DTC testing involves many of the same risks associated with any genetic test. One of the more obvious and dangerous of these is the possibility of severe misreading of test results. Without professional guidance, consumers can potentially misinterpret genetic information, causing them to be deluded about their personal health.
Some advertising for direct-to-consumer genetic testing has been criticized as conveying an exaggerated and inaccurate message about the connection between genetic information and disease risk, utilizing emotions as a selling factor. An advertisement for a BRCA-predictive genetic test for breast cancer stated: “There is no stronger antidote for fear than information.”
Government regulation in the United States
Currently, the U.S. has no strong Federal regulation moderating the DTC market. Though there are several hundred tests available, only a handful are approved by the Food and Drug Administration (FDA); these are sold as at-home test kits, and are therefore considered "medical devices" over which the FDA may assert jurisdiction. Other types of DTC tests require customers to mail in DNA samples for testing; it is difficult for the FDA to exercise jurisdiction over these types of tests, because the actual testing is completed in the laboratories of providers. As of 2007, the FDA had not yet officially substantiated with scientific evidence the claimed accuracy of the majority of direct-to-consumer genetic tests.
With regard to genetic testing and information in general, legislation in the United States called the Genetic Information Nondiscrimination Act prohibits group health plans and health insurers from denying coverage to a healthy individual or charging that person higher premiums based solely on a genetic predisposition to developing a disease in the future. The legislation also bars employers from using individuals’ genetic information when making hiring, firing, job placement, or promotion decisions. The legislation, the first of its kind in the U.S., was passed by the United States Senate on April 24, 2008, on a vote of 95-0, and was signed into law by President George W. Bush on May 21, 2008. It went into effect on November 21, 2009.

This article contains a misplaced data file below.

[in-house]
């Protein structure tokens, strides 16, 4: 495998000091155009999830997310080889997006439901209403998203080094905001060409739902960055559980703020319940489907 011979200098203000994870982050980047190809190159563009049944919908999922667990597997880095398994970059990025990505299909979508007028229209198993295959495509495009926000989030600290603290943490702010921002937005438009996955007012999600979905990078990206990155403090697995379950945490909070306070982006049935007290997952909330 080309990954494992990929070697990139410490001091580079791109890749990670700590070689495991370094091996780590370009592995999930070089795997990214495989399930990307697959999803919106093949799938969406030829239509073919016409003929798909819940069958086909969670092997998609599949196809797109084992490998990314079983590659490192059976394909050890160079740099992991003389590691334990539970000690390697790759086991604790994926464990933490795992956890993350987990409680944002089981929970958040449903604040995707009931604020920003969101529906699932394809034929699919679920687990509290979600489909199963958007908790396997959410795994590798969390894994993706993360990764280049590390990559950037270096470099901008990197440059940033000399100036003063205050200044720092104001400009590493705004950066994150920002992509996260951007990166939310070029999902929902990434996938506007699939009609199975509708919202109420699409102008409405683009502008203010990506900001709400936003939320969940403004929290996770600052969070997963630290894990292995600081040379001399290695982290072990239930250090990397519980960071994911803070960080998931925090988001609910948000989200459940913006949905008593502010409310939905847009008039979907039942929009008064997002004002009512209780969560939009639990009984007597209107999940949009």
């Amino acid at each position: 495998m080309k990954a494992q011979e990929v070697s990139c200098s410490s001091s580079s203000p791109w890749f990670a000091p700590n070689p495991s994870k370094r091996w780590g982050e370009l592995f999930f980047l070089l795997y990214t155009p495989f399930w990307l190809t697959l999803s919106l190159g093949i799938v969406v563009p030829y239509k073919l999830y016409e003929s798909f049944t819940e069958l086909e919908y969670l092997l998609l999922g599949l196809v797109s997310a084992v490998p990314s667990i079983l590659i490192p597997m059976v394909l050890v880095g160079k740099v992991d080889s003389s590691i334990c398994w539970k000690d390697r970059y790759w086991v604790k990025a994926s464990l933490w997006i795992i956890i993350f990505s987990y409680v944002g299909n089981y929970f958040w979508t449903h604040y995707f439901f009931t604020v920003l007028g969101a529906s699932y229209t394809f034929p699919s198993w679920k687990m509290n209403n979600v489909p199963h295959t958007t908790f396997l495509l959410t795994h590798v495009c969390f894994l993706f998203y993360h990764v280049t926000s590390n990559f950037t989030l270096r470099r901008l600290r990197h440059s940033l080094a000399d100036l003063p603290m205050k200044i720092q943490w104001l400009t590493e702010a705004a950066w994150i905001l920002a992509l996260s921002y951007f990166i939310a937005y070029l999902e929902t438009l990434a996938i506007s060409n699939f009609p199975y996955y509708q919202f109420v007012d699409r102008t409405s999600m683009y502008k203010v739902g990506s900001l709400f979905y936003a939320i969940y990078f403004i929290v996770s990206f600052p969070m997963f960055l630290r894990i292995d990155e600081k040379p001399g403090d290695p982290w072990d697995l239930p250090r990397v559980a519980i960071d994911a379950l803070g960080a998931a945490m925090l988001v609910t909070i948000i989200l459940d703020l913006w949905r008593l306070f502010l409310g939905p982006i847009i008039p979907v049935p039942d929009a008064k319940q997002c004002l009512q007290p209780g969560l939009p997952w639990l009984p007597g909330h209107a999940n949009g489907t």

In popular culture
Some possible future ethical problems of genetic testing were considered in the science fiction film Gattaca, the novel Next, and the science fiction anime series "Gundam Seed". Also some films which include the topic of genetic testing include, "The Island" and the "Resident Evil" series.
- Personalized medicine
- Full Genome Sequencing
- Gene theft
- Genetic counseling
- List of genetic disorders
- List of genetic genealogy topics
- List of human genes
- Misattributed paternity
- ^ Human Genome Project Information. Gene Testing
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- ^ Amy Harmon, "Insurance Fears Lead Many to Shun DNA Tests," The New York Times, February 24, 2008
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- ^ Statement of Administration policy, Executive Office of the President, Office of Management and Budget, 27 April 2007
- ^ Kennedy in support of genetic information nondiscrimination bill, Abril 24, 2008. Last access: 28/05/2008.
- ^ Keim, Brandon (May 21, 2008). "Genetic Discrimination by Insurers, Employers Becomes a Crime". Wired.com. http://blog.wired.com/wiredscience/2008/05/the-genetic-inf.html. Retrieved 2008-05-28.
- ^ "Administration News | President Bush Signs Genetic Nondiscrimination Legislation Into Law," Kaiser Daily Health Policy Report, Kaiser Family Foundation, May 22, 2008
- Anne Hart (July 2003). The Beginner's Guide to Interpreting Ethnic DNA Origins for Family History: How Ashkenazi, Sephardi, Mizrahi & Europeans Are Related to Everyone Else. iUniverse. ISBN 9780595283064. http://books.google.com/books?id=DHBuRpLQaKQC&pg=PP1.
- GeneTests US National Institutes of Health funded resource on genetic testing.
- EuroGentest European network for test development, harmonization, validation and standardization.
- TECHGENE European project on genetic testing and next generation sequencing technology.
- Genetic Testing Registry NIH information resource on genetic testing.
- DNATest.org Resource about genetic testing.
- Genetic Testing Forum Crowd sourced information and discussion on genetic testing.
- Downloadable article: "Evidence that a West-East admixed population lived in the Tarim Basin as early as the early Bronze Age" Li et al. BMC Biology 2010, 8:15. "Evidence that a West-East admixed population lived in the Tarim Basin as early as the early Bronze Age" (PDF). http://www.biomedcentral.com/content/pdf/1741-7007-8-15.pdf. Retrieved 2011-06-07.
- KnowYourGenes.org Genetic Disease Foundation
-  Genetic Alliance
Wikimedia Foundation. 2010.